Instead of doing that, they talk about the most insanely useless transient details of peoples attire and personality conflicts and so on. Absolutely worthless rubbish. I think that on a level of reporting theyre worse than any of the bad daily newspapers in England. You know the papers like The Sun? Well theyre strictly on that level. They take news items to see what kind of visceral sensation can be extracted from them. And thats why their focus is always on a particular brand of success, as you say. Its the same way that gossip columns in papers like The Sun always talk about what Lords and Counts do. Not because Lords and Counts do anything particularly interesting, but because it is considered funny by people who write this sort of thing to point out that Lords and Counts actually behave like us. And do stupid things and get divorced and have affairs.
Theyre dealing not only with trivial things, but theyre dealing with trivial things badly. You could deal with trivial things very interestingly.
If I do an interview David Bowie was saying the same thing if either of us do an interview and we throw out twenty ideas, whichever two are most banal will get the most space in the papers.
The whole attitude of people who work on big papers is Well, its what they want, isnt it? Now it interests me that if they find this attitude typifying music they condemn it absolutely out of hand. If they find groups who say Well, were only playing what they want, they condemn that as the worst kind of charlatanism.
Really, they should simply apply the same standards theyre in the art business. Theyre part of the art business. Thats the problem, they dont take themselves seriously. They regard themselves as peripheral and of no interest. As long as they do that theyre going to stay there.
Punk: Its misleading when youre writing about music now to just concentrate on the artist, because youre missing a whole other world. Youre missing the record companies part in it, and the whole way in which people become successful.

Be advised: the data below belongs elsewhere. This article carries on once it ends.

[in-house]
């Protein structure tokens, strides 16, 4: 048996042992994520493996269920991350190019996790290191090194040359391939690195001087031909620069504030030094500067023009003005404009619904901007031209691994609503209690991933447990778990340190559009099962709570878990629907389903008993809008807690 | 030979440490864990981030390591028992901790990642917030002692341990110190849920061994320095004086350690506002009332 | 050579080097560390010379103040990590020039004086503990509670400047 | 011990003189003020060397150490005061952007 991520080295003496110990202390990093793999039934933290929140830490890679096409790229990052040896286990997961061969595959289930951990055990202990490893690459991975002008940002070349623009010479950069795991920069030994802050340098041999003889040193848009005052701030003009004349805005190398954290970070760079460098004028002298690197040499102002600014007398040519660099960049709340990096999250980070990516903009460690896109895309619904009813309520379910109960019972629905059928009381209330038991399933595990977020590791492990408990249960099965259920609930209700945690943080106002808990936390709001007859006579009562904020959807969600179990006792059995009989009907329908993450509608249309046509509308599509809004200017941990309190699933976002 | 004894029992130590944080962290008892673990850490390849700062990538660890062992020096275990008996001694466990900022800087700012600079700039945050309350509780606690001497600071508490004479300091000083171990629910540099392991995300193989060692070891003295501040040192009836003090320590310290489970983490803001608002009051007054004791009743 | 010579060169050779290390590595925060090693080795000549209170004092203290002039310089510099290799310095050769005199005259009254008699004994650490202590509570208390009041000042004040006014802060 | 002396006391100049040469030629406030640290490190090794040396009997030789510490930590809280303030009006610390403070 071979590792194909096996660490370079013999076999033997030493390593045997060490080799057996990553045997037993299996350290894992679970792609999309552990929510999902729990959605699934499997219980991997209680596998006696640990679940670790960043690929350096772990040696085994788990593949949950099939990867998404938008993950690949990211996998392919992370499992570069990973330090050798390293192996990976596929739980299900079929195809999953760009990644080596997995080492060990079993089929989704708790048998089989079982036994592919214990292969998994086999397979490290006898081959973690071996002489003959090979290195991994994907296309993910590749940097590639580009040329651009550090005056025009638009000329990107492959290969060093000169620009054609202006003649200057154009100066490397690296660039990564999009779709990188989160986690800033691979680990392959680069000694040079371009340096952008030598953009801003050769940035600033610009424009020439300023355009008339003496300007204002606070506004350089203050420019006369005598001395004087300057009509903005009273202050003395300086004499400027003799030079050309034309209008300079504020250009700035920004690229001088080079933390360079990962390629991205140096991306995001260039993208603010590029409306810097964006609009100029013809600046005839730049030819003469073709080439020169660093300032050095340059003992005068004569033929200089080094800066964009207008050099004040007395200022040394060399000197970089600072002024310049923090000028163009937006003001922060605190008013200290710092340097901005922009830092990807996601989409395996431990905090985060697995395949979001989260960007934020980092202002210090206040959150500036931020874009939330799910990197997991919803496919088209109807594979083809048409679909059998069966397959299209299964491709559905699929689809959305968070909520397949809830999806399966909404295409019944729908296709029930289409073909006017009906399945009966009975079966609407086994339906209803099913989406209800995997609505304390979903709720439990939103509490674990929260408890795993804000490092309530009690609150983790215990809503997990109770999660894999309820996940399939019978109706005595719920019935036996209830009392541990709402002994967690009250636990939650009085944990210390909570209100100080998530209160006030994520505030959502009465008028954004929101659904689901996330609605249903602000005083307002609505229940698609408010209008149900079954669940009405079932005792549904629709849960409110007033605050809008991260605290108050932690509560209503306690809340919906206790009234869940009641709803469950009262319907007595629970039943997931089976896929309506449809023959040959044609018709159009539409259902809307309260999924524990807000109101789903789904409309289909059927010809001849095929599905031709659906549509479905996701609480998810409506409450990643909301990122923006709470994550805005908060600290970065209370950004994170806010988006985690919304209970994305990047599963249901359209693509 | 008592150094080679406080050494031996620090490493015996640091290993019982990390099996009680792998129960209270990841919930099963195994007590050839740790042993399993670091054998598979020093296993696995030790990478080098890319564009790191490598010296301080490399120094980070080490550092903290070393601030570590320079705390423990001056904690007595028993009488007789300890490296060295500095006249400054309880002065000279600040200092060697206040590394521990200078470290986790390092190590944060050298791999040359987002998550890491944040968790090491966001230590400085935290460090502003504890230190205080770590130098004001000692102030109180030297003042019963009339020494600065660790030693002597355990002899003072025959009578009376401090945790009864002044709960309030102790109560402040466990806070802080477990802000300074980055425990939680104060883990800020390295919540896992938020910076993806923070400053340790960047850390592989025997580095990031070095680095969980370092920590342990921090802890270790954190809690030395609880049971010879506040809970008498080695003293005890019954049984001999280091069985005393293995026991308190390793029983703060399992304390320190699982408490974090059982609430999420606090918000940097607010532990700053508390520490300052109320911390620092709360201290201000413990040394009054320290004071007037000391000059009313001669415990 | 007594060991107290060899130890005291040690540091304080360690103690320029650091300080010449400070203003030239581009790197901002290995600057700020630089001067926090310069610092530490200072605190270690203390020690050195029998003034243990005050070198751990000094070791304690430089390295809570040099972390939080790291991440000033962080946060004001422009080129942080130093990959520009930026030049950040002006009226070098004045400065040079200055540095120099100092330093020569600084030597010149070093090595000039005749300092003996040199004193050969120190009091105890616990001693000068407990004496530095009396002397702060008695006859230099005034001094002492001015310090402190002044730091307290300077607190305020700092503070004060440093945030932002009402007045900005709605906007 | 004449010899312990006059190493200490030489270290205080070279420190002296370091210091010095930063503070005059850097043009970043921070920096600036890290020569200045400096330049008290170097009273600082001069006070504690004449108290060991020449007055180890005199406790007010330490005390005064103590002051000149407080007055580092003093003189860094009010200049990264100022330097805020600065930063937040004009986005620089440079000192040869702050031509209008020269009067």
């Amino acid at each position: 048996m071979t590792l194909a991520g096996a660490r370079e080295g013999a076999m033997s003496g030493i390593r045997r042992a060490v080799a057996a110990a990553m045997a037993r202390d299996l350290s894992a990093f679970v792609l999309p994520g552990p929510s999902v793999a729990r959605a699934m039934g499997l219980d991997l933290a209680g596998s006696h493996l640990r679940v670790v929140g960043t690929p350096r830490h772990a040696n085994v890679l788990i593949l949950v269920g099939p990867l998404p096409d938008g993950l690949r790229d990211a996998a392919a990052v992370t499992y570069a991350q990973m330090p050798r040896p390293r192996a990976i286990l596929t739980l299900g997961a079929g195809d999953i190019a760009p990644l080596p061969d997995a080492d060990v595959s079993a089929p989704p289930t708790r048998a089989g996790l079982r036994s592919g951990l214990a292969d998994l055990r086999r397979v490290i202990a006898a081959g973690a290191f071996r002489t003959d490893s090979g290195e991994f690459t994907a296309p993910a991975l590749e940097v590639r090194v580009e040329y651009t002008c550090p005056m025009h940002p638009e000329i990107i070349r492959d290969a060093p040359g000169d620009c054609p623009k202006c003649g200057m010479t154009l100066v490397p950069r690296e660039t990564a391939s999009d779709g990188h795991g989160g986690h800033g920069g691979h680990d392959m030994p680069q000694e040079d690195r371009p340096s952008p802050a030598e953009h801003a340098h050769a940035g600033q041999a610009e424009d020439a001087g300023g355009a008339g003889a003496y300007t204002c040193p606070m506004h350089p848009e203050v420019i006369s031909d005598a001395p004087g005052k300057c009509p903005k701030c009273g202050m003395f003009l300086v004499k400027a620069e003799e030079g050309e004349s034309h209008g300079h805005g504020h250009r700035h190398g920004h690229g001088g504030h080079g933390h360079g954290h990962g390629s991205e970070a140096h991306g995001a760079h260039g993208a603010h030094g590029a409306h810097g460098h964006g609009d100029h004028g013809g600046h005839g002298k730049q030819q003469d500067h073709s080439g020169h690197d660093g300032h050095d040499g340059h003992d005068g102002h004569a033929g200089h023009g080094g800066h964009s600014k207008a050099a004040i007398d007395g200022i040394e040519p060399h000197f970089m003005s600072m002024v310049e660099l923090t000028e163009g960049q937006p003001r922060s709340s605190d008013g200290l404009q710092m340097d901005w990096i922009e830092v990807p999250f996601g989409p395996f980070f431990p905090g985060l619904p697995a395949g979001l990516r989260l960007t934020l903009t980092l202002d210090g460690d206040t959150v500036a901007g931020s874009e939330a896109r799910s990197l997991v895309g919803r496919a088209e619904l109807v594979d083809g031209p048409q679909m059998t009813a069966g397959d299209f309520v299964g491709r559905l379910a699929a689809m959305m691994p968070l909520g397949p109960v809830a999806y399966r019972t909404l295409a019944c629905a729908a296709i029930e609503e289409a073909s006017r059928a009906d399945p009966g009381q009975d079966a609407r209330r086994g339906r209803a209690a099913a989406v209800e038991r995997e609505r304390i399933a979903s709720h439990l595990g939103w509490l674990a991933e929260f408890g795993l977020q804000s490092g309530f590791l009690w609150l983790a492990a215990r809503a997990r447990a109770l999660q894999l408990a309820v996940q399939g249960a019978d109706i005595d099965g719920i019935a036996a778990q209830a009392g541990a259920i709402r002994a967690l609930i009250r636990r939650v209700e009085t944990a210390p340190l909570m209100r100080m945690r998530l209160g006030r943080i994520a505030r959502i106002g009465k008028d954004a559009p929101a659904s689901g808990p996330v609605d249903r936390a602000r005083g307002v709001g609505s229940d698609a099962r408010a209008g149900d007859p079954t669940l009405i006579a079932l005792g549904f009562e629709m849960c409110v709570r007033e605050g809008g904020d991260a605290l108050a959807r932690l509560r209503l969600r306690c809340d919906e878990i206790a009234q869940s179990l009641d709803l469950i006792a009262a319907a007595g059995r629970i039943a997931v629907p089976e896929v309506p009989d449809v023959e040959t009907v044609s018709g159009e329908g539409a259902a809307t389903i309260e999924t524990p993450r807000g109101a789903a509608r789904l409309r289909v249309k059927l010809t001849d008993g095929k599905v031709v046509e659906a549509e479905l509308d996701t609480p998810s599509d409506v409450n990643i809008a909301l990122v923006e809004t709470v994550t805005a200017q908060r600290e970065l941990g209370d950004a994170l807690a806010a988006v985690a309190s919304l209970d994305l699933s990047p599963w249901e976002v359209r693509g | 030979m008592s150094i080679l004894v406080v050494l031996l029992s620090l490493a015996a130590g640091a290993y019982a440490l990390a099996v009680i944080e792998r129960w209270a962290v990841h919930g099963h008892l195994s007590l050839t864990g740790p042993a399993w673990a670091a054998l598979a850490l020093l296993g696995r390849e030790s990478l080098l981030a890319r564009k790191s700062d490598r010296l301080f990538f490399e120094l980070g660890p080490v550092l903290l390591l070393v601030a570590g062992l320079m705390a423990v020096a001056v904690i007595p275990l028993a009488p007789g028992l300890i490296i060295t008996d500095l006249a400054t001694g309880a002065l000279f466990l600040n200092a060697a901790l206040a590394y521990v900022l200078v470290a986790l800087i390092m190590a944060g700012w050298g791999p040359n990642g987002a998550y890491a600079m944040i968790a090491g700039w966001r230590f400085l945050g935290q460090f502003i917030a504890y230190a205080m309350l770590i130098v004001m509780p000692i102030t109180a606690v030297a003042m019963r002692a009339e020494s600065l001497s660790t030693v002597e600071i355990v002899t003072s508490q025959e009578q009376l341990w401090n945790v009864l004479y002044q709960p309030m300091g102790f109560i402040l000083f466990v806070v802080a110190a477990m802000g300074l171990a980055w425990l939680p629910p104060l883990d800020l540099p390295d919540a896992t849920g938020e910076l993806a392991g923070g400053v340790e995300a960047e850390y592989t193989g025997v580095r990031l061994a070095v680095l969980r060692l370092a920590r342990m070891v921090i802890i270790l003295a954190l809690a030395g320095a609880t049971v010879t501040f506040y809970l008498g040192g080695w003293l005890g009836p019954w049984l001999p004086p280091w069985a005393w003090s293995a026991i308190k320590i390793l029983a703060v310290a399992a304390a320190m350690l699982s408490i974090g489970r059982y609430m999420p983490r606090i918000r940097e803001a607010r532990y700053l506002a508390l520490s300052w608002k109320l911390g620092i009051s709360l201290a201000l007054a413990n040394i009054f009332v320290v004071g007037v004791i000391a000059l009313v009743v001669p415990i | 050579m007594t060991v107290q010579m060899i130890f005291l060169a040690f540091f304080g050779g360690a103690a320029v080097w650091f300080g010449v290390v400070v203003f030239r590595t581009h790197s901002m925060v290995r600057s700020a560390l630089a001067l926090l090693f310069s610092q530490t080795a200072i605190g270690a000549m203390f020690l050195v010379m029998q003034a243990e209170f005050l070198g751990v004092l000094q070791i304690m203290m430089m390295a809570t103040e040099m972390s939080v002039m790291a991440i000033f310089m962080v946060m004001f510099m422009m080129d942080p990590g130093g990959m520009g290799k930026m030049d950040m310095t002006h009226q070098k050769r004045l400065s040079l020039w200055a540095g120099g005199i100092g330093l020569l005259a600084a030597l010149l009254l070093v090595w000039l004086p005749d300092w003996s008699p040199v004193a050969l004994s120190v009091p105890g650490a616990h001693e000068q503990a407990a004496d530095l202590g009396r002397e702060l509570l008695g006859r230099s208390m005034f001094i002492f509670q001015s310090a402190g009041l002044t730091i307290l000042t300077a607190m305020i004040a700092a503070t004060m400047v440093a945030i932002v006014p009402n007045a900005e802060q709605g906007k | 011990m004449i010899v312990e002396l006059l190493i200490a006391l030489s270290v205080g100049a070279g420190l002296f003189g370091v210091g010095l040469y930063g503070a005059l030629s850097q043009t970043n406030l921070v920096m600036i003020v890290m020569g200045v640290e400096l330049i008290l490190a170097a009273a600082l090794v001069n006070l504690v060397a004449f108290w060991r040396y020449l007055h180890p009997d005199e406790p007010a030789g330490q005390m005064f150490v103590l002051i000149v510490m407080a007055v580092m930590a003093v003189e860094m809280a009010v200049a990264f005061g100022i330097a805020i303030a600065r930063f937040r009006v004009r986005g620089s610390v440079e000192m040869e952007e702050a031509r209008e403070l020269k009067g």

Eno: You realize that this is being recorded in perfect acoustics, dont you? Youll never get such a perfect interview recording Sory. So [across the room] is that plugged into the Lesley, that Wurlitzer?
Voice: Ah, sort of. I think. Only sort of. You going to use the Wurlitzer?
Eno: Ill start on the piano, I think.
Punk: Less sophisticated? I mean the music business.
Eno: Yeah. Umh. I must think Ive lost my train The truth of the matter is, it doesnt interest me very much, the music business.
Punk: You dont have to talk about it.
Eno: No, I just meant that there seems to be this big block of machinery that actively not intentionally, but by the very nature of its construction subdues whats interesting. And whats interesting either is peripheral to it or accidental.
You know, theres a vast business involved in music, a vast business. If you not only consider the part were involved in, but the classical music business, which is very big, and you consider all the folk and ethnic music businesses, and then you consider a company like Muzak which is supplying music all over the world, there are hundreds of thousands of muillions of pounds involved in generating music. Making it a much bigger busines than the Space Race. And the number of interesting ideas that are generated by this vast complex is really very small. In fact, if you analyze it on a kind of cost-efficient basis youd find that you werent doing too well.
Punk: As far as production of ideas to size?
Eno: Yes. So it makes me think that this large organism is one whose express intention, or claimed intention, is to generate ideas, but whose mechanism is such that it cant help subduing them. Its interest is in prolonging itself. By so doing, since its structure militates against the future, it militates for the present and the past. By attempting to prolong itself it does subdue those futures. They come out, sure enough, but they have a hard time.
I dont feel bitter, Im not saying this in bitterness. I think its the way most other systems work as well the Civil Service
Punk: It sounds like politics generally, doesnt it?
Eno: It is, the implications are quite political.
Punk: What, the hostility to change?
Eno: Yes. Yes. Human beings have two orientations. One is towards the desire to participate in a predictable world, and the other is the knowledge that the world isnt predictable, and that it constantly changes in a novel fashion.
[Sound of voices from the direction of the Wurlitzer]
Im afraid Ill have to stop now.